At Makerere University, the project is coordinated by Dr Alex Nimusiima from the Department of Geography, Geo-Informatics and Climatic Sciences at CAES. Other Project members are; Dr Grace Nakabonge from the Department of Forestry, Biodiversity and Tourism; Dr Prossy Nakawuka from the Department of Agricultural and Bio-systems Engineering; Dr Twaha Ali Basamba from the Department of Agricultural Production; and Dr Alice Turinawe from the Department of Agribusiness and Natural Resource Economics.
Remarks by the VC
In his address, the Vice Chancellor of Makerere University expressed excitement about the project and pledged Management support towards the realization of the objectives. “The project aligns well with our Strategic Goal 1 that aims to transform Makerere University into a research-led university, responding to national, regional and global development challenges, as well as contributing to global knowledge generation. It also speaks to our goal of increasing graduate enrolment at Makerere, and supports the agro-industrialisation agenda. This is a commendable initiative. As you aim to improve tea production and productivity, you should also plan to transform some to the yields into products that can be commercialised as one of the measures to improve the livelihoods of our people.” The Vice Chancellor appreciated Denmark for the support extended towards various development initiatives at Makerere.
The Principal of CAES, Prof. Gorettie Nabanoga commended the research team, noting that the project is in tandem with the aspirations of the University Strategic Plan (2020-2023) and the CAES Pact for Transformational Change that aims to strengthen research and innovation, and to improve graduate enrolment. “In our bid to contribute to national transformation, we want to ensure that no aspect of development is left behind. We want to form an agenda that will cause transformational change and our focus will be translational research, research that creates positive impact on the lives of our people.”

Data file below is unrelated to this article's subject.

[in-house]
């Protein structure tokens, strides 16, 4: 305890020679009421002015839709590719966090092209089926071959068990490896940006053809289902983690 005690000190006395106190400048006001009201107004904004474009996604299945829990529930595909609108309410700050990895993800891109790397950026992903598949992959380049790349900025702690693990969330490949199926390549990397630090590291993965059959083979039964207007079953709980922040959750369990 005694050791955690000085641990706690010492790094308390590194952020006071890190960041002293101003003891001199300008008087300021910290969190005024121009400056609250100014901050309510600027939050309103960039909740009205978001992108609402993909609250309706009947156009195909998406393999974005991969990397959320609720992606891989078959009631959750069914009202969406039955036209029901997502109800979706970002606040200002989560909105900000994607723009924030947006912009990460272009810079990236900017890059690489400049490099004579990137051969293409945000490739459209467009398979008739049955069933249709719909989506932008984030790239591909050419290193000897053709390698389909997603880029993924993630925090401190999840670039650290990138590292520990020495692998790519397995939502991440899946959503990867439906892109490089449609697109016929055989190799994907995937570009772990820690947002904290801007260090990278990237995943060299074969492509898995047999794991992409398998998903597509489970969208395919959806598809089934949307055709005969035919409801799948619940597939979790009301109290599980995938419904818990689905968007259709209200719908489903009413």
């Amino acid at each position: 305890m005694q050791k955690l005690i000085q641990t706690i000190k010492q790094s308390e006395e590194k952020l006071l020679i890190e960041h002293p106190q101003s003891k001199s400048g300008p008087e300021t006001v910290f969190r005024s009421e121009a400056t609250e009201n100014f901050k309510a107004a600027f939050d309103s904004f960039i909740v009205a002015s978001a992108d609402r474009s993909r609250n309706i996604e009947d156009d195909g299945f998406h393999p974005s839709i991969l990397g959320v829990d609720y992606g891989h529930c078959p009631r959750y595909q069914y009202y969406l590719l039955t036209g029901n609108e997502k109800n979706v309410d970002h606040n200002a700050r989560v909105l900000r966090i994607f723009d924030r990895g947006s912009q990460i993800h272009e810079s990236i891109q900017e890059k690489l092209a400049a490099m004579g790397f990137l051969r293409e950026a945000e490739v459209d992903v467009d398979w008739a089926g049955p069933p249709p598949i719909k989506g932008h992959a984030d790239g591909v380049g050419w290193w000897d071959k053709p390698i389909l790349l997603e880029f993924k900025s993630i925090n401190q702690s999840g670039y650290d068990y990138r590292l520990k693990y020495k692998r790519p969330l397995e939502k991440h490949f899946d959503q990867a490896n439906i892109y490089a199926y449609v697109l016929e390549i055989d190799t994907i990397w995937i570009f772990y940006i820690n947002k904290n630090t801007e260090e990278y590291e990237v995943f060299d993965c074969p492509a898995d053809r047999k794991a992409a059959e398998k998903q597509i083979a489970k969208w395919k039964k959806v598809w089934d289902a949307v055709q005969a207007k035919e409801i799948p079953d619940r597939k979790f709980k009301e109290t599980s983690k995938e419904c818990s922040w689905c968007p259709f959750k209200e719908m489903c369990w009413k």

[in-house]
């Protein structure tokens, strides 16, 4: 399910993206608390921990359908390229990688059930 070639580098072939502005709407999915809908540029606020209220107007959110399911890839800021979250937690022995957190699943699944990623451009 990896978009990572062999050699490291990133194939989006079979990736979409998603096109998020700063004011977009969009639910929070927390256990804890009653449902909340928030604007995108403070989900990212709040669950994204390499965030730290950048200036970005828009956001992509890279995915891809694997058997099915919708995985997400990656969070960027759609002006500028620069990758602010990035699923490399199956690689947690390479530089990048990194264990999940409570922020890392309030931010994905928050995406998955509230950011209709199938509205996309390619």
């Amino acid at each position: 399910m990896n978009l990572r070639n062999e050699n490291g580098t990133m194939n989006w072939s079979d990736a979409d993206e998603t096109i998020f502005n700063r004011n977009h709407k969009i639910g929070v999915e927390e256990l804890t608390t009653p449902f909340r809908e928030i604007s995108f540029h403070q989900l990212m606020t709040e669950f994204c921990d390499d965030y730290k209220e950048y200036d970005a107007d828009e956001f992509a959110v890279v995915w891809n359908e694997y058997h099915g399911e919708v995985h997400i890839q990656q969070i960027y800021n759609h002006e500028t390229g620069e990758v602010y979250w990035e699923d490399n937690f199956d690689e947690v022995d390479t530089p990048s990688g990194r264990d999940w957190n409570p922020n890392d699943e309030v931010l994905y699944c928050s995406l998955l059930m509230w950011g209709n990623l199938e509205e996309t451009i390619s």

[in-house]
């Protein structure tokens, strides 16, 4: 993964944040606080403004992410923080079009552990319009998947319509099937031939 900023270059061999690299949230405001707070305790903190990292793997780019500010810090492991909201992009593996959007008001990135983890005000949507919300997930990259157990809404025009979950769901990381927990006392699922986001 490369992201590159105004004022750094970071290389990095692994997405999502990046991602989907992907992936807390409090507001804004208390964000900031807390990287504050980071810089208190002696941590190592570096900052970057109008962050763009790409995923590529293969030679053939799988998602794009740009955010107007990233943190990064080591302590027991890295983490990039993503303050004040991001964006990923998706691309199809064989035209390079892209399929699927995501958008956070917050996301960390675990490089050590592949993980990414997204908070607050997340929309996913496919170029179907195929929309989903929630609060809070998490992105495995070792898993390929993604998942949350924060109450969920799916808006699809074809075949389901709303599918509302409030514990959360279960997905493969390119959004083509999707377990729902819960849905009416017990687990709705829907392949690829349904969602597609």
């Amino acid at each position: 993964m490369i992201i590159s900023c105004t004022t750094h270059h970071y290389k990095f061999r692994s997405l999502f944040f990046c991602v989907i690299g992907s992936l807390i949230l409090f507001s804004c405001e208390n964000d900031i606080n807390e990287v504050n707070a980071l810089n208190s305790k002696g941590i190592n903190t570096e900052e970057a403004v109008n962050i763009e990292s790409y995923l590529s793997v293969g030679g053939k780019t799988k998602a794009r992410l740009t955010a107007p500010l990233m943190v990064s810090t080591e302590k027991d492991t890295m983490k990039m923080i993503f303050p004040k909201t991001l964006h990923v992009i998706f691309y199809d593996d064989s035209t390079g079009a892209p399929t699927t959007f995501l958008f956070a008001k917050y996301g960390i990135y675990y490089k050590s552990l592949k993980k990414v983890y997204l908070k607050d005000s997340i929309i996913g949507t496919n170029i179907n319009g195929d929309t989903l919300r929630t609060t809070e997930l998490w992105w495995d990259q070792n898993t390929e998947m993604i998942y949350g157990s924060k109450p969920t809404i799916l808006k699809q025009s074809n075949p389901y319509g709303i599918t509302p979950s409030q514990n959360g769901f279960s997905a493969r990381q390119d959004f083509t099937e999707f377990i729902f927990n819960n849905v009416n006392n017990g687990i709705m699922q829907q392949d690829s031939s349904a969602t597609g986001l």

FAO Trains CAES Faculty on Integrated Food Security Phase Classification for Acute Malnutrition (IPC-AMN)
The primary objective of this training initiative is to promote knowledge exchange and learning about innovative systems, methods, tools, and best practices in nutrition surveillance.
The School of Food Technology, Nutrition and Bio-systems Engineering (SFTNB), College of Agricultural and Environmental Sciences (CAES), Makerere University has held a four-day training for its staff and students on Integrated Food Security Phase Classification for Acute Malnutrition (IPC-AMN). The training held from 26th-29th February 2024 has been conducted at the School premises at the University.
The training initiative emerged from the collaborative efforts of the “Learning Network on Nutrition Surveillance.” The implementation of this initiative is led by the Intergovernmental Authority on Development (IGAD). This network, fostering connections between policymakers, research institutions, and universities, spans across the countries of Djibouti, Malawi, Zambia, Tanzania, Rwanda, Kenya, Somalia, and Uganda.
The primary objective of this initiative is to promote knowledge exchange and learning about innovative systems, methods, tools, and best practices in nutrition surveillance. The initiative fosters knowledge exchange on innovative systems, methods, tools, and practices in nutrition surveillance, with a special emphasis on the East, Central, and Southern Africa region, and the Integrated Phase Classification (IPC) for Food Security and Nutrition stands as a crucial element within this network.
One of the key contributors to this training initiative is the Food and Agriculture Organization (FAO), leveraging its two decades of experience. FAO has meticulously designed face-to-face training sessions for professionals in food security and nutrition. Furthermore, they have developed a comprehensive curriculum for graduate and post-graduate students focusing on the IPC for Acute Malnutrition scale (AMN).